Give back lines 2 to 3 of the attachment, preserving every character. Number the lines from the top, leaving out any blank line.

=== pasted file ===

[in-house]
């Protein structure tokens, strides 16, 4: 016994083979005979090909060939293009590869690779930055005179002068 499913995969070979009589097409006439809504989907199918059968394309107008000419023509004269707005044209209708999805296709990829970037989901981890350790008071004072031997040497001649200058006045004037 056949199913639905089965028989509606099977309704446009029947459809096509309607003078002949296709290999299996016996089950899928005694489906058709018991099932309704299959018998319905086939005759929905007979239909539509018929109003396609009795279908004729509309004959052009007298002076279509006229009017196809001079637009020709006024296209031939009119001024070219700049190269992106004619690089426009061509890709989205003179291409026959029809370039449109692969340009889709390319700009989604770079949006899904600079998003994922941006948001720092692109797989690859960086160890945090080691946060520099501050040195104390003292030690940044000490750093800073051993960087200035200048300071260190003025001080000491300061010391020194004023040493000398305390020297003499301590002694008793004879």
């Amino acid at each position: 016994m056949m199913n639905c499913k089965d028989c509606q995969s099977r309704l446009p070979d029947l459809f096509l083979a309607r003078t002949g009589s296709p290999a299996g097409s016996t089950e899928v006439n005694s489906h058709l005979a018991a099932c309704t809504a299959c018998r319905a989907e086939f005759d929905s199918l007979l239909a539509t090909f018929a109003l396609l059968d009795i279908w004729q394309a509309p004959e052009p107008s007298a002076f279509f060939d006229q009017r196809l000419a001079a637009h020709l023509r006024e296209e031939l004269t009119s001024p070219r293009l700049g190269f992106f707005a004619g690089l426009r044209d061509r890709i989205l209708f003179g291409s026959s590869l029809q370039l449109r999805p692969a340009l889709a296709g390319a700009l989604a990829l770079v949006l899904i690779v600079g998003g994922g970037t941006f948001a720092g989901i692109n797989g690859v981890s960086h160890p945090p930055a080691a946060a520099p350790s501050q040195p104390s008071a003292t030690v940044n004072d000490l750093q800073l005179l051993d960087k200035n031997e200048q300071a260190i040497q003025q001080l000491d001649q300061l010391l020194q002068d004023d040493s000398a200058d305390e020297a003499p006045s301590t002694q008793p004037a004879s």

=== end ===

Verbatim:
């Protein structure tokens, strides 16, 4: 016994083979005979090909060939293009590869690779930055005179002068 499913995969070979009589097409006439809504989907199918059968394309107008000419023509004269707005044209209708999805296709990829970037989901981890350790008071004072031997040497001649200058006045004037 056949199913639905089965028989509606099977309704446009029947459809096509309607003078002949296709290999299996016996089950899928005694489906058709018991099932309704299959018998319905086939005759929905007979239909539509018929109003396609009795279908004729509309004959052009007298002076279509006229009017196809001079637009020709006024296209031939009119001024070219700049190269992106004619690089426009061509890709989205003179291409026959029809370039449109692969340009889709390319700009989604770079949006899904600079998003994922941006948001720092692109797989690859960086160890945090080691946060520099501050040195104390003292030690940044000490750093800073051993960087200035200048300071260190003025001080000491300061010391020194004023040493000398305390020297003499301590002694008793004879």
């Amino acid at each position: 016994m056949m199913n639905c499913k089965d028989c509606q995969s099977r309704l446009p070979d029947l459809f096509l083979a309607r003078t002949g009589s296709p290999a299996g097409s016996t089950e899928v006439n005694s489906h058709l005979a018991a099932c309704t809504a299959c018998r319905a989907e086939f005759d929905s199918l007979l239909a539509t090909f018929a109003l396609l059968d009795i279908w004729q394309a509309p004959e052009p107008s007298a002076f279509f060939d006229q009017r196809l000419a001079a637009h020709l023509r006024e296209e031939l004269t009119s001024p070219r293009l700049g190269f992106f707005a004619g690089l426009r044209d061509r890709i989205l209708f003179g291409s026959s590869l029809q370039l449109r999805p692969a340009l889709a296709g390319a700009l989604a990829l770079v949006l899904i690779v600079g998003g994922g970037t941006f948001a720092g989901i692109n797989g690859v981890s960086h160890p945090p930055a080691a946060a520099p350790s501050q040195p104390s008071a003292t030690v940044n004072d000490l750093q800073l005179l051993d960087k200035n031997e200048q300071a260190i040497q003025q001080l000491d001649q300061l010391l020194q002068d004023d040493s000398a200058d305390e020297a003499p006045s301590t002694q008793p004037a004879s």